“Part of the class was giving you all of these resources to start a business,” Lacey said. “They taught me everything I needed to know, from distribution to packaging and how to run a business.”
So the Reddings started a business. Charlie, with the business acumen, wrote up a business plan and created “spreadsheets upon spreadsheets” to figure out how the business could pencil-out. They turned a closet in the house into a “warehouse” for their giant slabs of Peruvian chocolate and started cold-calling shops to see who might be interested in stocking their chocolate.
Lacey, meanwhile, perfected the finicky process of tempering chocolate. To get the perfect snap, chocolate must be poured during a 5-degree window between 92 and 87 degrees. That’s after it’s raised to 119 degrees to melt and then dropped to 92, forcing chocolatiers to hustle all of that melted chocolate into molds as the temperature plummets.
“We’ve had days when the temper was off and all the bars were ruined,” said Charlie, who has taken over much of the chocolate-making duties from Lacey since she gave birth to the couple’s third child, Jane, this summer. “The temperature in the kitchen matters, the temperature outside matters, the humidity matters. It’s been a learning experience.”
One thing the Reddings learned early on is having great chocolate is only part of creating a strong chocolate business. Packaging is also key.
“You could make the best chocolate in the world, but if it’s in a brown paper bag, no one is going to buy it,” Charlie said.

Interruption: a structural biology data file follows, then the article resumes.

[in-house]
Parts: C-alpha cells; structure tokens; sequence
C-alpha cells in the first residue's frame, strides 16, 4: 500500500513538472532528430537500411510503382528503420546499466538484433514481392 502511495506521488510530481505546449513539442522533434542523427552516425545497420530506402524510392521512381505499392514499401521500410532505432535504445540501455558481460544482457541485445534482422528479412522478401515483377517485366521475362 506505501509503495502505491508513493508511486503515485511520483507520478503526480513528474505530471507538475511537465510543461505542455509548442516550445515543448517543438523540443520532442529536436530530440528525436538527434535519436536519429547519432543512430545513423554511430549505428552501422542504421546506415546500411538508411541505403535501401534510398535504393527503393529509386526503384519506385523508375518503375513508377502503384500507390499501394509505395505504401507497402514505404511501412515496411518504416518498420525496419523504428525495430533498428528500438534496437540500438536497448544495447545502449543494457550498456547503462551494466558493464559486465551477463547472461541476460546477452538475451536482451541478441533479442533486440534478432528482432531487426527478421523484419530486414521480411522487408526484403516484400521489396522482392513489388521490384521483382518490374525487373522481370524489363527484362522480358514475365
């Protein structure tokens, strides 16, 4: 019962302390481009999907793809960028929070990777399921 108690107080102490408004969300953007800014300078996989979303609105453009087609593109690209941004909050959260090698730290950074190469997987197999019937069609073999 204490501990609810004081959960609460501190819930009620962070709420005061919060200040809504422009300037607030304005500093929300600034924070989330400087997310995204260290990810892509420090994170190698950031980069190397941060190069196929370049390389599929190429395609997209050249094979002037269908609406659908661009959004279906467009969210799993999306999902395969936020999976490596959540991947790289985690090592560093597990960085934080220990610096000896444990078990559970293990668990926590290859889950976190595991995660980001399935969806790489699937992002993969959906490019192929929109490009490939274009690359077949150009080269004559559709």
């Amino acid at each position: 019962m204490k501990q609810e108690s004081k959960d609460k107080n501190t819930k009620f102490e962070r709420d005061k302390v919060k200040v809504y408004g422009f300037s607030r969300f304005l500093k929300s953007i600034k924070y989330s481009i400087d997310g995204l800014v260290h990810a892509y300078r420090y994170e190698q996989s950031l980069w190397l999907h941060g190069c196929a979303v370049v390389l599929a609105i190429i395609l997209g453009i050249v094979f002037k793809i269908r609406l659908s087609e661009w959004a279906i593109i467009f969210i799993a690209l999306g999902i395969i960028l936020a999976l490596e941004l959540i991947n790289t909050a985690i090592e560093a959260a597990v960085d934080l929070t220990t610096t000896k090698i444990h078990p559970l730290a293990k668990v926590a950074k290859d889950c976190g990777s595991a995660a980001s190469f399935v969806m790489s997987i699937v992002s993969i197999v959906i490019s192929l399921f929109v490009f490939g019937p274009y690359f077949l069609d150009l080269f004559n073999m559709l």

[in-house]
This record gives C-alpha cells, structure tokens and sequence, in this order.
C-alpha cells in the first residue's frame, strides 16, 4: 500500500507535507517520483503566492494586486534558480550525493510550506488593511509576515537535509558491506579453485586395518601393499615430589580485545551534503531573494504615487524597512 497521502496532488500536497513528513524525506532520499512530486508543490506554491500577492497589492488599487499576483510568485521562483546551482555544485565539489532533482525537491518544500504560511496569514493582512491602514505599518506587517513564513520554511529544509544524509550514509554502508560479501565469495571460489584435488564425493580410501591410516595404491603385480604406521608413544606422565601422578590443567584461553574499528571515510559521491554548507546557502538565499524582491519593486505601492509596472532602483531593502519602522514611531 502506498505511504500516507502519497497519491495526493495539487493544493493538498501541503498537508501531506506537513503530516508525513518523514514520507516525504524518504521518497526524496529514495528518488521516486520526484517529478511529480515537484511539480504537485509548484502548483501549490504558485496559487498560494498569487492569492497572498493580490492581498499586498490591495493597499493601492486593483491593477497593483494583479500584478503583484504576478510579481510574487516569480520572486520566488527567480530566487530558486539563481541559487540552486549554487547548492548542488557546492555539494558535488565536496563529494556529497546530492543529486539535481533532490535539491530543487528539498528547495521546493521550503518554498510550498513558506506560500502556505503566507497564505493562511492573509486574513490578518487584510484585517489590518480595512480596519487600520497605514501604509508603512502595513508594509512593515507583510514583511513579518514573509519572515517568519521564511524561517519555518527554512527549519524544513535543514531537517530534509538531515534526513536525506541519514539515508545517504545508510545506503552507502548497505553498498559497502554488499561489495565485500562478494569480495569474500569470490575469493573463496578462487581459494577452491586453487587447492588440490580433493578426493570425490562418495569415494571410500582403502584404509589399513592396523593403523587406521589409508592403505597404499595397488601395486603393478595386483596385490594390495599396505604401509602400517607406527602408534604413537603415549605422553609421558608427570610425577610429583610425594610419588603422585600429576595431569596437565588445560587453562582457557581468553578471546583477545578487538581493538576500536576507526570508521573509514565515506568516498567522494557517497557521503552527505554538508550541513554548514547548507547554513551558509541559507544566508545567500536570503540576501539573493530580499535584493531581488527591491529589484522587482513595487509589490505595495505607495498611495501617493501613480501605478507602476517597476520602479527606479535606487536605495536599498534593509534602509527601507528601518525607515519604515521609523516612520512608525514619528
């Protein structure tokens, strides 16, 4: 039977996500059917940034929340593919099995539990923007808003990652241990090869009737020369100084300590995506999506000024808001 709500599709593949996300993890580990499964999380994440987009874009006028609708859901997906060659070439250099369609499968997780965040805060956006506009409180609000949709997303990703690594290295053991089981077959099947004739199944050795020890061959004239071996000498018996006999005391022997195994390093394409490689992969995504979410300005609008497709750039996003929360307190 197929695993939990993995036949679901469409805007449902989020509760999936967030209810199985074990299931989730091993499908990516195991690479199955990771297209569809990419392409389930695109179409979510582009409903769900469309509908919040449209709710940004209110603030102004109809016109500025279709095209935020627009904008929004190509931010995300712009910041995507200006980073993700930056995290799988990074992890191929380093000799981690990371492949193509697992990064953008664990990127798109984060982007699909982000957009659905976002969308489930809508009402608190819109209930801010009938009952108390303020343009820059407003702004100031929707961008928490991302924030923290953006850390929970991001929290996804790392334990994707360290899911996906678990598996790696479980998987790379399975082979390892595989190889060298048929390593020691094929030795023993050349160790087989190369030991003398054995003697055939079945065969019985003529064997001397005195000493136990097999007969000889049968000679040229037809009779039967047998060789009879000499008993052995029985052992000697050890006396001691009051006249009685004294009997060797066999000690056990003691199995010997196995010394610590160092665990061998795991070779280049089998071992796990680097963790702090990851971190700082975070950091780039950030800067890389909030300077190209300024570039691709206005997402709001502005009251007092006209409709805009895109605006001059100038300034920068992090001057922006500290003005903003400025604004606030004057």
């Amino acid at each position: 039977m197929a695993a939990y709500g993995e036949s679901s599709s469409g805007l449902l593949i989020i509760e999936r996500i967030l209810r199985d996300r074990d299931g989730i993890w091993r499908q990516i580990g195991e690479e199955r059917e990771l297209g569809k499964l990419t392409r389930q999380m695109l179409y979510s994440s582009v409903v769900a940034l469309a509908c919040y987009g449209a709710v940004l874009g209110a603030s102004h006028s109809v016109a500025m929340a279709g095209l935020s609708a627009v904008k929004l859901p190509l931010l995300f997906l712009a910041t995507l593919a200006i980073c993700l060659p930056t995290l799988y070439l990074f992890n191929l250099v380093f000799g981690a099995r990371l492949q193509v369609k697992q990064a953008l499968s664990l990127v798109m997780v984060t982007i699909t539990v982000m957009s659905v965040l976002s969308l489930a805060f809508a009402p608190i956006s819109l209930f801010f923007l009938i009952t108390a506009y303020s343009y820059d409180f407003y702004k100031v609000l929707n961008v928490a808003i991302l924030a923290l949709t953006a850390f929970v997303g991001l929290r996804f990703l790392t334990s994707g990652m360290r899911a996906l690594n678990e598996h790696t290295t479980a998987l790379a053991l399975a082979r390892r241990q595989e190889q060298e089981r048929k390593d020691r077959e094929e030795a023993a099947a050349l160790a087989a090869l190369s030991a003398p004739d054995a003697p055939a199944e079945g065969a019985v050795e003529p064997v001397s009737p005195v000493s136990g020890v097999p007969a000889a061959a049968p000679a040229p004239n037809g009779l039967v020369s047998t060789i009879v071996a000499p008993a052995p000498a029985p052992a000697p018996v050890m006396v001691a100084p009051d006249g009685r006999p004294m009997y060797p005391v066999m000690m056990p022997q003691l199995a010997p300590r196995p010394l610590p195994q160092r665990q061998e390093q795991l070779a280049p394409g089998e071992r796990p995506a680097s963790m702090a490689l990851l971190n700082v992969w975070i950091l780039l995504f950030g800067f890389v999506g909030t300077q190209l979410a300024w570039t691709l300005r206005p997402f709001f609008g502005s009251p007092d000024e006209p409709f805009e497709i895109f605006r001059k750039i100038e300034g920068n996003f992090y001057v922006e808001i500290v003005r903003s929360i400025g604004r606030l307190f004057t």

The couple had a number of designs sketched out but couldn’t nail one down. Then Lacey happened upon a company she found on Etsy that made hand-screened wrapping paper. Charlie looked over her shoulder and recognized the name. The New Jersey printer, Cordes Printing, is owned by Cliff Cordes, who Charlie went to school with in Switzerland.
“I was like, ‘I know the guy who owns that shop and had Thanksgiving dinner with his family a decade ago. I have his number right here,’ ” Charlie said. “I sent him this crazy email and flew out there soon after.”
Cordes not only does their printing, but also he did much of their logo design. The serendipitous turn became a funny story to tell — and just what the Reddings were looking for.
“I love how it happened, but I love our packaging even more than that,” Lacey said. “It’s exactly what we wanted.”
Growth has been quick for Church Street Chocolates, with Lacey and Charlie struggling to keep up with demand as they regularly ship hundreds of bars to dozens of shops. And it seems Lacey isn’t the only one who isn’t great with boredom: Charlie recently started going back to school to become a data scientist.
Church Street Chocolate
Church Street Chocolate sells four bars — Fortunato No. 4, Ginger & Fennel, Northwest Honey and Frankincense & Gold — through its website for $12. They can also be purchased at more than a dozen stores in Washington, including Everett’s Narrative Coffee and Seattle’s E. Smith Mercantile. For a full list of stores, visit www.churchstreetchocolate.com/stockists.